Why UniCredit is a victim of its own success
UniCredit is one of the world’s biggest financial groups but concerns over its capital base have made it vulnerable to panic-stricken investors.
In normal times, if a bank had a core tier 1 capital ratio of 5.7% and total regulatory capital of more than 10% it would draw comment from analysts but it would hardly set the alarm bells ringing. Especially as that bank had made a net profit of €2.9 billion for the first half of the year. These, though, are far from normal times, as UniCredit is finding out to its cost.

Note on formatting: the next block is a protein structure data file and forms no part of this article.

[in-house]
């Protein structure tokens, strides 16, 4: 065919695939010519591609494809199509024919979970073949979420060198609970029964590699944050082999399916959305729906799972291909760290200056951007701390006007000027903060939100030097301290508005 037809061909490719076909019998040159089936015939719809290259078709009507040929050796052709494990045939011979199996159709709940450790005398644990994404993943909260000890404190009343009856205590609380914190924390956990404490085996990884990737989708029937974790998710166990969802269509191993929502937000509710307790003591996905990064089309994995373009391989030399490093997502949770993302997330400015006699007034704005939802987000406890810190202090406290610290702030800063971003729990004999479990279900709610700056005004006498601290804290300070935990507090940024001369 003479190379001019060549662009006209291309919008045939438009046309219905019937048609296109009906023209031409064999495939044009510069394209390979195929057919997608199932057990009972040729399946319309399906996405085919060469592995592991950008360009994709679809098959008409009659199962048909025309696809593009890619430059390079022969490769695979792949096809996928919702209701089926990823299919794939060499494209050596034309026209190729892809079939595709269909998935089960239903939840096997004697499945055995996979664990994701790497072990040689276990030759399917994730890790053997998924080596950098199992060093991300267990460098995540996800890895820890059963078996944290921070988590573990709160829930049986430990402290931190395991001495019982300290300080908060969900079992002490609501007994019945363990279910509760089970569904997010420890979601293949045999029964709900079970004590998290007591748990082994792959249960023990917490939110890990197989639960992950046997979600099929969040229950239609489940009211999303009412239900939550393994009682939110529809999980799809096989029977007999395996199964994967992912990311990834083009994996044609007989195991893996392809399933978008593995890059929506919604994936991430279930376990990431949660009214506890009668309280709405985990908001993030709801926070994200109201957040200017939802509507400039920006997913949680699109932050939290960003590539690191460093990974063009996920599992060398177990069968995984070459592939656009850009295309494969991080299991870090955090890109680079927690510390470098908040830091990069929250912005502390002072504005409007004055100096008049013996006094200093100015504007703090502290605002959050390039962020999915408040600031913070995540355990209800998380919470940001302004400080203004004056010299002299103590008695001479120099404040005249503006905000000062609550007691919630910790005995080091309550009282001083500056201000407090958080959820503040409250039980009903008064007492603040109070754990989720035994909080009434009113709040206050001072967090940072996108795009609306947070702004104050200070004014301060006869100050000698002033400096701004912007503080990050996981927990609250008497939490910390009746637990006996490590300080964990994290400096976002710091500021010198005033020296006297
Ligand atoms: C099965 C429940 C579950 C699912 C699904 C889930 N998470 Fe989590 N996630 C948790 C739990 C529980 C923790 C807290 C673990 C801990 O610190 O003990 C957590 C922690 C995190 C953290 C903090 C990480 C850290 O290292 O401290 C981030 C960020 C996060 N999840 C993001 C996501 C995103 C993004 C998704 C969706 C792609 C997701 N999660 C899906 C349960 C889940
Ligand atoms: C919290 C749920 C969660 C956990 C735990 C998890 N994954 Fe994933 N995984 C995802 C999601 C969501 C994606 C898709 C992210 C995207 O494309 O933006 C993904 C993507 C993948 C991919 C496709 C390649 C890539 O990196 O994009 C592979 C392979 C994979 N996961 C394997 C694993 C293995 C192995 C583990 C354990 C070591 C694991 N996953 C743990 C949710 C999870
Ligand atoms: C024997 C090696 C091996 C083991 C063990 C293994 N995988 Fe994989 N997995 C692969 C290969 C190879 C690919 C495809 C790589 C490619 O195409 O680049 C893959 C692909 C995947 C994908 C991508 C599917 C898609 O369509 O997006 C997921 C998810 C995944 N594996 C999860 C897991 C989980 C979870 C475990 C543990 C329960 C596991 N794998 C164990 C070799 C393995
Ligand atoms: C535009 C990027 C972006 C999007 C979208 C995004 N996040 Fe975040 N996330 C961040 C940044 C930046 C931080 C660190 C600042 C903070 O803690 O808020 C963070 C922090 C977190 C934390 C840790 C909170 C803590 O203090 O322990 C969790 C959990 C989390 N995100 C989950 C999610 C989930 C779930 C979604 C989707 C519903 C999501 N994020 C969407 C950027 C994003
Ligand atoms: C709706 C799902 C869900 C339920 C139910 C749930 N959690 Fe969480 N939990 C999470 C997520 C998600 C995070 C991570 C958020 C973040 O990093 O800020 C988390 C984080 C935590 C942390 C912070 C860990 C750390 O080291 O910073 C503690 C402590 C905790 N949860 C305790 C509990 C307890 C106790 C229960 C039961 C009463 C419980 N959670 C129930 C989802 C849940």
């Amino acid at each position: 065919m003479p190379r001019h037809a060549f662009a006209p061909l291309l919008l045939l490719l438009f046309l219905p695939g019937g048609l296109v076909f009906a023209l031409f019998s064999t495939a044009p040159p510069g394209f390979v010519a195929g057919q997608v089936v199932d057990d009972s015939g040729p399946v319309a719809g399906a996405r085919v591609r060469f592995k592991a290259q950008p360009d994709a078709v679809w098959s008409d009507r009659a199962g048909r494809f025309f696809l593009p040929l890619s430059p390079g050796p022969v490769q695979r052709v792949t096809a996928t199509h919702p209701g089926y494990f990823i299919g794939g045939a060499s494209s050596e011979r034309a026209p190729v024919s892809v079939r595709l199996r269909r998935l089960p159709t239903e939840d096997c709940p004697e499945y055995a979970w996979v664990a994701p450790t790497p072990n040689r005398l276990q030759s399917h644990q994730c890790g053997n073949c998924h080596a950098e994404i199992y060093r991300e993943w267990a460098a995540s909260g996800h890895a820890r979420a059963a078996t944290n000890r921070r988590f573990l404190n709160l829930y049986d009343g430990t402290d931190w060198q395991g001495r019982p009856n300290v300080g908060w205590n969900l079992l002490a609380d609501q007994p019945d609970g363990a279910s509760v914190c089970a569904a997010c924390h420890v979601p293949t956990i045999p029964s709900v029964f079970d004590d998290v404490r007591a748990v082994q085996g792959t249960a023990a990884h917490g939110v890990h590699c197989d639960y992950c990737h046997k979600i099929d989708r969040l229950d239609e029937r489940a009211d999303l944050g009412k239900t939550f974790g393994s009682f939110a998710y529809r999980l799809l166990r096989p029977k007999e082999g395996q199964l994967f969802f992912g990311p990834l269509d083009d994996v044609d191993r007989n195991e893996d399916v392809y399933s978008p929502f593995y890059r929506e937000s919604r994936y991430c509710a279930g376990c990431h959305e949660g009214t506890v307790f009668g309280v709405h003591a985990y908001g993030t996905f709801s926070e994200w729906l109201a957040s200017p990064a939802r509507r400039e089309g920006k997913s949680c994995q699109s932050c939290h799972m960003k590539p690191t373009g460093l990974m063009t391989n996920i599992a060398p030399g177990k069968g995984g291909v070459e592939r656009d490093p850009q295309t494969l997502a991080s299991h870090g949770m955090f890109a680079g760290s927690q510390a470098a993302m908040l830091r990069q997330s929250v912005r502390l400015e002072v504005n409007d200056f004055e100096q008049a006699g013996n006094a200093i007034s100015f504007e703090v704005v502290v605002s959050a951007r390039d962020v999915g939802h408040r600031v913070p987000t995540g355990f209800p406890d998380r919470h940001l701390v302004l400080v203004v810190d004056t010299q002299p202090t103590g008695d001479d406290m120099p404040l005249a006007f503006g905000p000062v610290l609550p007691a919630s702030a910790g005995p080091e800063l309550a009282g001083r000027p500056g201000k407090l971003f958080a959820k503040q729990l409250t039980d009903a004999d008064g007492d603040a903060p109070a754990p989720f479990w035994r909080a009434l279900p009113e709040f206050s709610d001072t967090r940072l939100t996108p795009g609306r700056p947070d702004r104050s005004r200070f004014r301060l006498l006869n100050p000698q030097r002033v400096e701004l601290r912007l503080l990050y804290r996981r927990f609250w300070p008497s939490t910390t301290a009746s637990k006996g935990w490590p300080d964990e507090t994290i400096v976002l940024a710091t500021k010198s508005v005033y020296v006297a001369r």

Over a three-day period during the last week of September, and following government rescues of several banks across Europe, the Italian firm’s share price fell 24%, at one point trading at its lowest level since December 1997. Concerns mounted that UniCredit would fail to meet its 2008 targets, in particular its core tier 1 ratio goal of 6.2%, and would need a capital injection. The tide turned only after the Italian regulator banned short selling of financial and insurance stocks on October 1.